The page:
As a senior in high school, I have become quite sentimental. My semester has been filled with many lasts, and I can’t help but reflect upon my experiences over the last four years. I chose to spend a large amount of time while at Chapel Hill High School working on the school’s yearbook staff. The term “high school journalist” used to sound like an oxymoron to me. Journalists are responsible for keeping the powerful in check, speaking out for those that can’t, and getting information to the public — in short, they have an incredibly important job. How could someone that still has so much to learn possibly take on the responsibility of informing their classmates?
My first day of high school journalism was terrifying. I was the youngest person in the room by at least a year, and everyone around me knew how the system worked. They understood the software, how to interview, and which teachers were more lenient about having to miss class to finish a deadline. I wrote pieces about sports that I had never played before and classes that I didn’t know were offered at our school. I felt pure joy on my first publication day. I realized in that moment that I wanted nothing more than to do this every day. I was becoming a high school journalist, but it would take me a little longer to discover what that title truly entailed.
Last June I had the opportunity to serve as the North Carolina representative at the Al Neuharth Free Spirit and Journalism Conference, a week-long program in the nation’s capital for rising seniors filled with seminars, field trips, exploration, and lots of coffee. I got to see a taping of Meet the Press, get a picture with Chuck Todd, learn about the importance of Snapchat and the future of virtual reality in the newsroom, meet movers and shakers from major papers and broadcast companies, and ask Mike McCurry about his experience as Bill Clinton’s Press Secretary.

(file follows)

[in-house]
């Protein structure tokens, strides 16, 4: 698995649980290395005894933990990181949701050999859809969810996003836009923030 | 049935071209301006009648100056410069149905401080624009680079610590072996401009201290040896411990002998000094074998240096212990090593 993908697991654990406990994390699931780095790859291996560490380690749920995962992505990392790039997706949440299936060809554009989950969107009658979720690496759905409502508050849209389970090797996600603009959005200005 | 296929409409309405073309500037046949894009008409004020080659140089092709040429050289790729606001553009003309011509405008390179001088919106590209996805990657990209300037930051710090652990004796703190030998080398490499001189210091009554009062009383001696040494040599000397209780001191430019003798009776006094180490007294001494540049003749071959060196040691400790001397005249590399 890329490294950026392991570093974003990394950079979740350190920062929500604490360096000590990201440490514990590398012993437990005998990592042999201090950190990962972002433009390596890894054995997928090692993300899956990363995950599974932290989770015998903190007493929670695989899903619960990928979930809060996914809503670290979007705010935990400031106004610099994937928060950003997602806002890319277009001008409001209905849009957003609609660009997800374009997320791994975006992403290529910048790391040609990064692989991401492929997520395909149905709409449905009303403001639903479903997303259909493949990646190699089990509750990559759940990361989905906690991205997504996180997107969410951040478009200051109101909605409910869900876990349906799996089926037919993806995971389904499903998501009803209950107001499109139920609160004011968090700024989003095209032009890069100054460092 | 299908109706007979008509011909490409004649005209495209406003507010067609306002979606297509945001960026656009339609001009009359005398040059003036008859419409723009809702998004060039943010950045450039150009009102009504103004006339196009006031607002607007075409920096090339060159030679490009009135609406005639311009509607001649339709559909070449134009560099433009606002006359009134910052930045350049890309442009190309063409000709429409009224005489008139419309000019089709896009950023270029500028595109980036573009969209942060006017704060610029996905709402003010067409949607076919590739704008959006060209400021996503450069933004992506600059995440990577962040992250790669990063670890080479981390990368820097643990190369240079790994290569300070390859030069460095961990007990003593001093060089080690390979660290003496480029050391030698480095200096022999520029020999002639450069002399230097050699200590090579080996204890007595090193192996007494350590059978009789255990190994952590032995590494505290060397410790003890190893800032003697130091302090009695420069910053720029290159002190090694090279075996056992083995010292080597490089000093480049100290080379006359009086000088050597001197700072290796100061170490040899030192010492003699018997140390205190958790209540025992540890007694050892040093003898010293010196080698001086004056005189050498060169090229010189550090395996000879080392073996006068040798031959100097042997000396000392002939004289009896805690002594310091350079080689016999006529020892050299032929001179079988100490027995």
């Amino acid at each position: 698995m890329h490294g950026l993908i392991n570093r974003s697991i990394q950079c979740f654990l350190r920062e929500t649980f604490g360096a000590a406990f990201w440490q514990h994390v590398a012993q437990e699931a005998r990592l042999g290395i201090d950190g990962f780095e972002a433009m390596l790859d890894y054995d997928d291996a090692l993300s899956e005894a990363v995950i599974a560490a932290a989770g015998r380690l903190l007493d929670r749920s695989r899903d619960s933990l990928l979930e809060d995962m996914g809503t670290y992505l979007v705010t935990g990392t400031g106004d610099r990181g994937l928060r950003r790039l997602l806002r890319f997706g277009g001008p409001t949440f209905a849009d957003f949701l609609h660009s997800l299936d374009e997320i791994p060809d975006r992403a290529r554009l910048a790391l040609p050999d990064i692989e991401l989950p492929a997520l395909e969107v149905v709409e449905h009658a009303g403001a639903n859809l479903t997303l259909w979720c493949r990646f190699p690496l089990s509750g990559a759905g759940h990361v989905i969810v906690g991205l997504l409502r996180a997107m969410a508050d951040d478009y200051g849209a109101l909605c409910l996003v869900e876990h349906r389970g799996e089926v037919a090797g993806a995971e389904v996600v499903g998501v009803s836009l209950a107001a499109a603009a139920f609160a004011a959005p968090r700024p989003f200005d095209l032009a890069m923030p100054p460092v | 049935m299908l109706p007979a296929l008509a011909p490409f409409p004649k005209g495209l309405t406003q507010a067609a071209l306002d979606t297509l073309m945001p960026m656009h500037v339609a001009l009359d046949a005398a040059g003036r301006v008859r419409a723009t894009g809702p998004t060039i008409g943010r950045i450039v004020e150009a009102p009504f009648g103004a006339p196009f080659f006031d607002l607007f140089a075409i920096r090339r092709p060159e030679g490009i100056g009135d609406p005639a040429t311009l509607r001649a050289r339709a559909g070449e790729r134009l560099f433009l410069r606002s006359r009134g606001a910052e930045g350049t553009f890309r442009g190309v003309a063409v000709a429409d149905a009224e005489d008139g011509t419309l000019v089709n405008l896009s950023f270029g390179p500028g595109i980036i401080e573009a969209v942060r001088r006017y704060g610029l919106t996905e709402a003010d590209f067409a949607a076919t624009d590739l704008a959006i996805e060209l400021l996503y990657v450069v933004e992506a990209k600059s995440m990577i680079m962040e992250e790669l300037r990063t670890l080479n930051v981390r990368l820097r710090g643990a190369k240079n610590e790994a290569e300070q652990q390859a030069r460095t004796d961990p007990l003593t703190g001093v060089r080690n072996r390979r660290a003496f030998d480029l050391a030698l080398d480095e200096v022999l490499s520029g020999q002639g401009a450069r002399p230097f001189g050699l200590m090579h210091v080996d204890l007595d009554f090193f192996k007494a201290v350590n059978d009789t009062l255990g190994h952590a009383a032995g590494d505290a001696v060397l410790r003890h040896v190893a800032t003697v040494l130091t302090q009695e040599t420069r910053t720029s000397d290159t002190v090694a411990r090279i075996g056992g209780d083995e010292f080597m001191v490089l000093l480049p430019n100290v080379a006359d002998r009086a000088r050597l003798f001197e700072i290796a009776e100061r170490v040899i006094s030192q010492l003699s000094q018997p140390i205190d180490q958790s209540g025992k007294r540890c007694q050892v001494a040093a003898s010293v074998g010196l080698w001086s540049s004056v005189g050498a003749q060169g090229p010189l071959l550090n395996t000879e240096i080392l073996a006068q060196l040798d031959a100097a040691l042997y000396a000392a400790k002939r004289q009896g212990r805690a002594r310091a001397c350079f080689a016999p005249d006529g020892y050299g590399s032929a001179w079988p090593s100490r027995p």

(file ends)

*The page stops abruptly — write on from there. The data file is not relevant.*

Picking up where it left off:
While I took in more about the First Amendment and ethics from more prominent journalists than I ever thought possible, I learned the most from my 50 fellow “Free Spirits.” In a time in which the media is often questioned, they recognized how vital it is to make sure that the practice of journalism is continued with the same fervor of previous generations, if not more. Every single representative wanted to learn as much as possible in order to go home and make their respective publications better than they already were. Even more than that, they were there to make sure that the rights of the free press will continue to be respected and protected. Their questions, drive, and passion made me realize that the role of the high school journalist is as important as that of a professional journalist.
We are the voices of our peers.
We help them celebrate their accomplishments and we highlight problems in our community.
We are the future of journalism.
High school journalism has taught me the ins and outs of Photoshop and InDesign, how to make appealing layouts, and how to interview people decades older than myself. It has taught me the importance of finishing spreads on time, that sometimes a picture can speak as much as an entire article, and that, while asking tough questions can be difficult, it is what helps us to tell the whole truth. I am proud of my time as a high school journalist. I have no doubt that the kids that I met at the Free Spirit and Journalism Conference will one day be on national broadcasts and editing major papers around the globe, and this is all because of what our time on school yearbook and newspaper staffs offered to us.
So, thank you, high school journalism, for giving us the space to learn and try, succeed and fail. Thank you for showing us what working in the “real world” means. And, most of all, thank you for teaching us that we have the ability to do anything, regardless of our age. You have truly changed the lives of your students for the better.